What wider skin effects? Well, all SSRI and most drugs that inhibit serotonin reuptake are derived from anti-histamines and have anti-histamine effects. As everyone with an allergic knows, they act on the skin around the body.
When we take an anti-histamine for itch or allergic skin responses, we don’t think its helping by acting on our brains.
These same antihistamines can cause akathisia (agitation), suicidality, sexual dysfunction and most of the problems we link to SSRI antidepressants. It’s the marketing that gets in the way of us thinking this is all happening in our skin rather than our brain.
What’s the brain got to do with it? Probably very little other than to interpret the threat that has been signalled from some part of our boundary. The brain is probably not where our soul is – it’s in our boundary.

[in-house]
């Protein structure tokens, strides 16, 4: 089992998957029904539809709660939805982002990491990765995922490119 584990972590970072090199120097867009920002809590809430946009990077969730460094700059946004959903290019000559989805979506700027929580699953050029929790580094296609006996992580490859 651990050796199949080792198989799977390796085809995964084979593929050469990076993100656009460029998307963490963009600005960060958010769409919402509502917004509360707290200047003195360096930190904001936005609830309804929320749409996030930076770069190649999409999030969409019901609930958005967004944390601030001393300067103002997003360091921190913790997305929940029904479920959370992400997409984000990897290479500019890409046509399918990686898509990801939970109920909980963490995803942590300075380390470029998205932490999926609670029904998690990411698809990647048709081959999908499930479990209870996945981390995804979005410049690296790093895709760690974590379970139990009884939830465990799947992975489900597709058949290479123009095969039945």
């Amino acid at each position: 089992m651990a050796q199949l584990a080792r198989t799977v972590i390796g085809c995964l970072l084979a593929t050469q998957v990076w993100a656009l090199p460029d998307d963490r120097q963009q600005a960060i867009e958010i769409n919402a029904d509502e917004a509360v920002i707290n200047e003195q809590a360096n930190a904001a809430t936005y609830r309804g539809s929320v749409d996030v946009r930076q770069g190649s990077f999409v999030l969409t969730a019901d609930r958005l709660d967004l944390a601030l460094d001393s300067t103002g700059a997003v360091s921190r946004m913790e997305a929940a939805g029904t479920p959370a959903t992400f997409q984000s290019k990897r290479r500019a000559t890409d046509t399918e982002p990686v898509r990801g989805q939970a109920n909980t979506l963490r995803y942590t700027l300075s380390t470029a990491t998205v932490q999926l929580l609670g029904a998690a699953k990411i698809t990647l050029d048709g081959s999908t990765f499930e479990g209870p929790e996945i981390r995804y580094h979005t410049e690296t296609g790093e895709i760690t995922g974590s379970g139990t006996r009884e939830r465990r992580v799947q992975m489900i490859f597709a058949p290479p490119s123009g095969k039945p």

Akathisia is one of the greatest threats any medicine can cause. It leads to suicide and homicide and intense restlessness. But no-one knows what akathisia is or how it happens. There is no akathisia centre in the brain.
What about in our skin, gut, bladder? Could it be boundary problem? A lot of the descriptions of this horrific state, talk about an almost indescribable inner itch that gives rise to fleeting disconnected “thoughts”, an emotional turmoil. This would map well onto the idea of a brain trying to make sense of the flood of inputs that are unfamiliar and wrong.
Skin drugs like Otezla, Siliq, Taltz and others along with Isotretinoin are among the drugs most likely to trigger an akathisia that leads on to a suicidal act.
Exploring the Boundary